What Are the Different Automatic Lubrication & Tools

By May 27, 2021Blog

These unplanned and unnecessary costs can be reduced with an Automatic Lubrication System (ALS). An automatic lubrication device (ALS), often known as an auto greaser or a centralized grease or oil lubrication system, automatically lubricates several points on a machine from a centralized pump/control unit is installed in a convenient place. When the machine is running, a device dispenses small measured quantities of lubricant at regular intervals, ensuring a constant supply of oil in the bearings and a stable lubricant seal to avoid dirt and pollutants from migrating through bearings.

When it comes to keeping the machines running smoothly, nothing beats a well-designed lubrication device. Simatec Distributors GCC ensures the metal lathes, surface grinders, machining centres, saws, drills, milling machines, and presses are only a few machines that need lubrication. Many of these problems can be solved with a single-line resistance lubricating device.

Single Line of Resistance Lubrication system

The single-line resistance systems are the easiest to use and maintain. They’re small, cost-effective, and suitable for equipment with closely spaced bearing clusters or classes. While the machine is running, the oil discharge is precisely controlled and delivered to each stage. This lubrication device maintains a clean film of oil between sensitive bearing surfaces to minimize friction and wear.

Positive Displacement Injectors

The pressure caused by a centralized system lubricator drives injector lubrication systems. These systems are ideal for machinery that requires a precise amount of lubricant at different locations. Injectors are alternately triggered and deactivated at regular intervals. Oil and fluid greased discharges from the injectors as the lubrication device exceeds operative pressure.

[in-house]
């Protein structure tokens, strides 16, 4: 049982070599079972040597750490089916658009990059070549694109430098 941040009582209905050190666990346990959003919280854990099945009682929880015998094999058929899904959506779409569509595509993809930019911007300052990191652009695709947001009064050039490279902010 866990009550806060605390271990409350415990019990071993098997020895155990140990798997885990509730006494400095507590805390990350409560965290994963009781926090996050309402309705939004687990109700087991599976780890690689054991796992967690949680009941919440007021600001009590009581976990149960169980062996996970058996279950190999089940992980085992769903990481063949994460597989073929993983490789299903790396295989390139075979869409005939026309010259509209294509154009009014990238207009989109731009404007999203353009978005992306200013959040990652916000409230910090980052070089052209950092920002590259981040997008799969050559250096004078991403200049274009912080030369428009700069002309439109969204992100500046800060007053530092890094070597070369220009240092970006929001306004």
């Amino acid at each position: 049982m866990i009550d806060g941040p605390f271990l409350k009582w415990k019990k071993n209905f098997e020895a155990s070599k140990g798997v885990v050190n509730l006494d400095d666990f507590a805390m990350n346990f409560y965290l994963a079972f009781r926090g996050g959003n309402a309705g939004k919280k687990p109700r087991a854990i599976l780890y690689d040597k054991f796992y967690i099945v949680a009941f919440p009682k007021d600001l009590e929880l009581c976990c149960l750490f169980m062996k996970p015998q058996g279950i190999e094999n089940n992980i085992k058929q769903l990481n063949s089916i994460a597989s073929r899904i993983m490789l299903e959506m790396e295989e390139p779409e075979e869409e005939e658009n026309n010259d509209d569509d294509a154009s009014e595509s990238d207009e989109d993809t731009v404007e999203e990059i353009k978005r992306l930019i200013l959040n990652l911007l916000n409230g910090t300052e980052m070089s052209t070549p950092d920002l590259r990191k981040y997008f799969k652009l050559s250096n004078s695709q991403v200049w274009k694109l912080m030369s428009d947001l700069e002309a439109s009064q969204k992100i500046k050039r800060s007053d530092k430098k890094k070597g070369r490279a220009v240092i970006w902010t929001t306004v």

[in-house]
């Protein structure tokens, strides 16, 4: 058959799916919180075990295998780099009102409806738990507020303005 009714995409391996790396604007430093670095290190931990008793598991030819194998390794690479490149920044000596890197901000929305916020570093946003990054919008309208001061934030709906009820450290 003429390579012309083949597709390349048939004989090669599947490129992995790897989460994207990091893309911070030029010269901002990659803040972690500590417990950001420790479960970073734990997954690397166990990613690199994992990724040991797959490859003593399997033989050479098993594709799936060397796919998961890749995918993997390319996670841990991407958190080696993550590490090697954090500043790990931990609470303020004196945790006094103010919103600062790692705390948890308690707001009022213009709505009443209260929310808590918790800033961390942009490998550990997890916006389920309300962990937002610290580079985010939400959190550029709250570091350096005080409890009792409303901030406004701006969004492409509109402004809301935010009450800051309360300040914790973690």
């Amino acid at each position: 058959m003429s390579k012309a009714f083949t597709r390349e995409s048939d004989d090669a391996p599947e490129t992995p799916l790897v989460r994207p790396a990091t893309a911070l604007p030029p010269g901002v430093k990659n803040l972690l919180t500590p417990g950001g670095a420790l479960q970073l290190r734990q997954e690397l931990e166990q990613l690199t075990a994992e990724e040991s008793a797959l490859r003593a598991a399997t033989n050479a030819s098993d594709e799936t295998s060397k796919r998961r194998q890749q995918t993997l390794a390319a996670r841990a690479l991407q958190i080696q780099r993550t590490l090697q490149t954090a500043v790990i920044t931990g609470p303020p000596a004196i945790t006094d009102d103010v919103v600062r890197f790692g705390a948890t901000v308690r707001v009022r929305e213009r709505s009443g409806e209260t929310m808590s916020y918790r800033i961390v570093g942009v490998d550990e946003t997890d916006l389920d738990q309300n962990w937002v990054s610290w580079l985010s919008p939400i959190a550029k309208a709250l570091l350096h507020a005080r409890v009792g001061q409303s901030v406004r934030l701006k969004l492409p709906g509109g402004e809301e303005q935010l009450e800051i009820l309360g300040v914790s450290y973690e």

Series Progressive Lubrication Systems 

On medium-duty machinery and equipment, series progressive lubrication systems are most commonly used. The ease of installation is one of the benefits of this lubrication device supplied by Simatec agent in SAUDI. Pumps are attached to lubrication manifolds, some modular, allowing for installation, alteration, and repair without the need for tubing removal.

Progressive movement divider blocks run in a pre-arranged sequence in a Series Progressive lubrication scheme. This allows for fast device activity monitoring through a moving indicator pin. A cyclic discharge from a lubricator causes sequential movement of the pistons within the divider block. Each point connected to the lubrication device network receives fixed volumetric quantities of lubricant.

Dual Line Lubrication Systems

Any industry that needs continuous duty operation uses Dualine Lubrication Systems. They are cost-effective for systems with more than 20 bearing points, and additional points can be easily inserted without having to rebuild the entire system. When a blockage occurs between the feed line and the bearing, the mechanism will not shut down; the remaining bearings will be lubricated. Every bearing point has a positive lubrication indicator. Simatec Agent KSA can displace a wide variety of lubricants, from light oil to grade-2 grease, with ease. Also, after start-up, the lubrication discharge volume at each bearing is entirely adjustable.

Single point Lubrication Systems 

Single Point Lubrication Systems are very efficient at delivering grease or oil to your lubrication points, despite their fundamental nature. By experimenting with various springs, users can predict how long it will take to run the unit empty. The lubricant level can be checked visually at any time, thanks to clear reservoirs. Since the Venturioperation only discharges lubricant while the bearing is in motion, there is no over lubrication. Since this lubrication device can use any grease, it can be used in other applications on the plant floor.

Improper lubrication accounts for 53% of all bearing failures, resulting in substantial equipment downtime and high maintenance costs, such as new bearings, labor to fix or upgrade paths, unscheduled downtime, and the effect of meeting customer delivery commitments. These failures are primarily caused by dust, dirt, and moisture contamination of bushings and an insufficient amount of grease added to bearings.